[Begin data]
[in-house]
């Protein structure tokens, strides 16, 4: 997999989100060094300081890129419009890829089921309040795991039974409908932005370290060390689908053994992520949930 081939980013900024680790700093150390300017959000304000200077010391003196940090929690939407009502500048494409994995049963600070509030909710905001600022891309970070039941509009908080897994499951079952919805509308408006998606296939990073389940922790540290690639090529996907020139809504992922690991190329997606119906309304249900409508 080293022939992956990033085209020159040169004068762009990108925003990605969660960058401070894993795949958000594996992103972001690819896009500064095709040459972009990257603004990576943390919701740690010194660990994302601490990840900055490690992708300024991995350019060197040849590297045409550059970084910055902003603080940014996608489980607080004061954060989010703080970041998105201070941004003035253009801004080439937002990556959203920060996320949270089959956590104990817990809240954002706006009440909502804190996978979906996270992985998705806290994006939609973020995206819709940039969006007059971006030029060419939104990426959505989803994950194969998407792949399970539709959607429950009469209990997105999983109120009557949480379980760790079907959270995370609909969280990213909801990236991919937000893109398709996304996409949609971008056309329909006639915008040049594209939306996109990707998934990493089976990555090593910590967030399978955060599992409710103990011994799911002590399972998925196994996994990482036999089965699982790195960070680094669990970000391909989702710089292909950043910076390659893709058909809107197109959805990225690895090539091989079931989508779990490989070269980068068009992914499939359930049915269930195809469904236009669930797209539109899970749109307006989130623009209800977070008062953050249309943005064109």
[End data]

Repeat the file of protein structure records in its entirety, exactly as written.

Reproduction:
[in-house]
């Protein structure tokens, strides 16, 4: 997999989100060094300081890129419009890829089921309040795991039974409908932005370290060390689908053994992520949930 081939980013900024680790700093150390300017959000304000200077010391003196940090929690939407009502500048494409994995049963600070509030909710905001600022891309970070039941509009908080897994499951079952919805509308408006998606296939990073389940922790540290690639090529996907020139809504992922690991190329997606119906309304249900409508 080293022939992956990033085209020159040169004068762009990108925003990605969660960058401070894993795949958000594996992103972001690819896009500064095709040459972009990257603004990576943390919701740690010194660990994302601490990840900055490690992708300024991995350019060197040849590297045409550059970084910055902003603080940014996608489980607080004061954060989010703080970041998105201070941004003035253009801004080439937002990556959203920060996320949270089959956590104990817990809240954002706006009440909502804190996978979906996270992985998705806290994006939609973020995206819709940039969006007059971006030029060419939104990426959505989803994950194969998407792949399970539709959607429950009469209990997105999983109120009557949480379980760790079907959270995370609909969280990213909801990236991919937000893109398709996304996409949609971008056309329909006639915008040049594209939306996109990707998934990493089976990555090593910590967030399978955060599992409710103990011994799911002590399972998925196994996994990482036999089965699982790195960070680094669990970000391909989702710089292909950043910076390659893709058909809107197109959805990225690895090539091989079931989508779990490989070269980068068009992914499939359930049915269930195809469904236009669930797209539109899970749109307006989130623009209800977070008062953050249309943005064109």